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Weekly climate disasters give new urgency to resilience

Hard-won Paris climate agreement officially goes into force

November 4, 2016 by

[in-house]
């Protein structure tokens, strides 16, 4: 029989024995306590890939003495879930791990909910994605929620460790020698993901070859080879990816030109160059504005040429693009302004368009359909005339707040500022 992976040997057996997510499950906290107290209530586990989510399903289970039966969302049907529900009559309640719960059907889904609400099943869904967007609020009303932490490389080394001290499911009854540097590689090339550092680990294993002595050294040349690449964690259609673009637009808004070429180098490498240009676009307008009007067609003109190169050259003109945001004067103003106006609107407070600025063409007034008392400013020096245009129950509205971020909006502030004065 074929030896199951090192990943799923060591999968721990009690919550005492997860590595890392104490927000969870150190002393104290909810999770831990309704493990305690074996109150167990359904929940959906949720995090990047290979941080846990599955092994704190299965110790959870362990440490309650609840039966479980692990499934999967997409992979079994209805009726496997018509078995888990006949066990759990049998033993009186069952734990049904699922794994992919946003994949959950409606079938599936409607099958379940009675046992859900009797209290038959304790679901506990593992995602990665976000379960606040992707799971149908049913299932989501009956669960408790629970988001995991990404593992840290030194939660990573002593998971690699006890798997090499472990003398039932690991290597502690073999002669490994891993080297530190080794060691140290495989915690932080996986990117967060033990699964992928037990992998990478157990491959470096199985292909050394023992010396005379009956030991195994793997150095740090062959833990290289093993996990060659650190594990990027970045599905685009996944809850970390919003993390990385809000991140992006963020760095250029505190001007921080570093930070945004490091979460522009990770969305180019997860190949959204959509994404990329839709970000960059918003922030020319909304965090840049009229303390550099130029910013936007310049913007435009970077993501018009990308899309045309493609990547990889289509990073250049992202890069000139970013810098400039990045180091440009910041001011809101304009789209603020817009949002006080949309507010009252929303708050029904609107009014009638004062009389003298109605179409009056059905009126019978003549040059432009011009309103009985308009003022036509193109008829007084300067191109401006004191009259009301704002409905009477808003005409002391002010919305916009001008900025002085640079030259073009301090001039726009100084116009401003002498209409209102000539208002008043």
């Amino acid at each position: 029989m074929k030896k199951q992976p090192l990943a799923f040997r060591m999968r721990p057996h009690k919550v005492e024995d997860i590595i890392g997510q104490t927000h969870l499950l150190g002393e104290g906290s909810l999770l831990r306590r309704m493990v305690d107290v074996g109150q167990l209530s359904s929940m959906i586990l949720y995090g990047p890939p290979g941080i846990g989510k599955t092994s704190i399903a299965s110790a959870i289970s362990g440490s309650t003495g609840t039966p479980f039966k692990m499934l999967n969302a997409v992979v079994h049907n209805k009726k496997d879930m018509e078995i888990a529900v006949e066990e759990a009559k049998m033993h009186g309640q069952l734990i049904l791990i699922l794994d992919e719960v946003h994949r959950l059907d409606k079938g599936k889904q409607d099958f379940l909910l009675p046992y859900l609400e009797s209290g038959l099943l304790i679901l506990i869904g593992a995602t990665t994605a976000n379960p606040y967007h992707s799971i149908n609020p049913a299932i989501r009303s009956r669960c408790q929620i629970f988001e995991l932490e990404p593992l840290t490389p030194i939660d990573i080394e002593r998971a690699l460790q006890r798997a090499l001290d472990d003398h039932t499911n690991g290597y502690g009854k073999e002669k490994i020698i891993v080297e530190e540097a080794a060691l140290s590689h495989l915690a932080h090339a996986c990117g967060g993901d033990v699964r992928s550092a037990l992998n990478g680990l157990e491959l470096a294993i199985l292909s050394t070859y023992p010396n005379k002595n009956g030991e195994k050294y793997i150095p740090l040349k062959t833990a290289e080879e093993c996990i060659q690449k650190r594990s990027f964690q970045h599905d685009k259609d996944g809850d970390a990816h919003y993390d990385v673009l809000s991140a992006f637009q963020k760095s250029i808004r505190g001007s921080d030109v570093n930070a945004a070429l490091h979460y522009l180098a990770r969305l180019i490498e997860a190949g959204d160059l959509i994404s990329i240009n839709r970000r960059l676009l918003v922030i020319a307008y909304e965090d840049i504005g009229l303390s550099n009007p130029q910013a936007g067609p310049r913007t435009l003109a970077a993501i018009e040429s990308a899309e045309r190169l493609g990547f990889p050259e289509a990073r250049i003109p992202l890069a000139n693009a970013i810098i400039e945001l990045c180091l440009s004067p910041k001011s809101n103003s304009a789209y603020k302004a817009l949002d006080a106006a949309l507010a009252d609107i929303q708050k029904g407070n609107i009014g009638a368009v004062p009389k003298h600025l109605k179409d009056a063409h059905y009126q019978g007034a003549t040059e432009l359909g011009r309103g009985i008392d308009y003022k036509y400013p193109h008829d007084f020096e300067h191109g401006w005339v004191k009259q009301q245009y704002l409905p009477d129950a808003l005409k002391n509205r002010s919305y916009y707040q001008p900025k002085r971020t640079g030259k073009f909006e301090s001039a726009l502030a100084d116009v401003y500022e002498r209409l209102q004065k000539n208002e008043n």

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The Paris climate change agreement officially goes into force today. Under the agreement, governments around the world must now work to limit temperatures to an increase of under 2 degrees Celsius over preindustrial levels. While environmental groups applaud the occasion, many still call for stronger action to avert disastrous climate change . The world’s biggest polluters – China, the United States, the European Union, and India – all ratified the historic agreement, and along with other countries around the world, committed to limit their carbon emissions . The goal of such commitments is to keep temperature rise below 2 degrees Celsius greater than they were before the industrial revolution. Related: UN warns of 3C global temperature increase without swift and aggressive global leadership While Greenpeace described today as a “momentous occasion,” they and several other groups said governments of the world must take stronger action to truly avoid the kind of catastrophic destruction resulting from climate change. ActionAid global lead on climate change Harjeet Singh told The Guardian, “The Paris agreement sends a much-needed signal to politicians and industry that we have to build a new world, and this has to start now. However, the deal is not enough to keep people and the planet safe.” United Nations Framework Convention on Climate Change Executive Secretary Patricia Espinosa and Morocco Minister of Foreign Affairs, and COP22 President Salaheddine Mezouar acknowledged the challenges ahead in a joint statement. They noted the World Meteorological Organization confirmed carbon dioxide concentrations in the Earth’s atmosphere hit the 400 parts per million milestone , which means we’re already behind in trying to reach the 2 degrees Celsius goal. At COP22 , which will take place in Marrakech, Morocco November 7-18, governments will work on a rule book to provide accountability for climate commitments. Espinosa and Mezouar were still hopeful, saying “Humanity will look back on November 4, 2016, as the day that countries of the world shut the door on inevitable climate disaster and set off with determination towards a sustainable future.” Via The Guardian Images via UNclimatechange on Flickr and PublicDomainPictures.net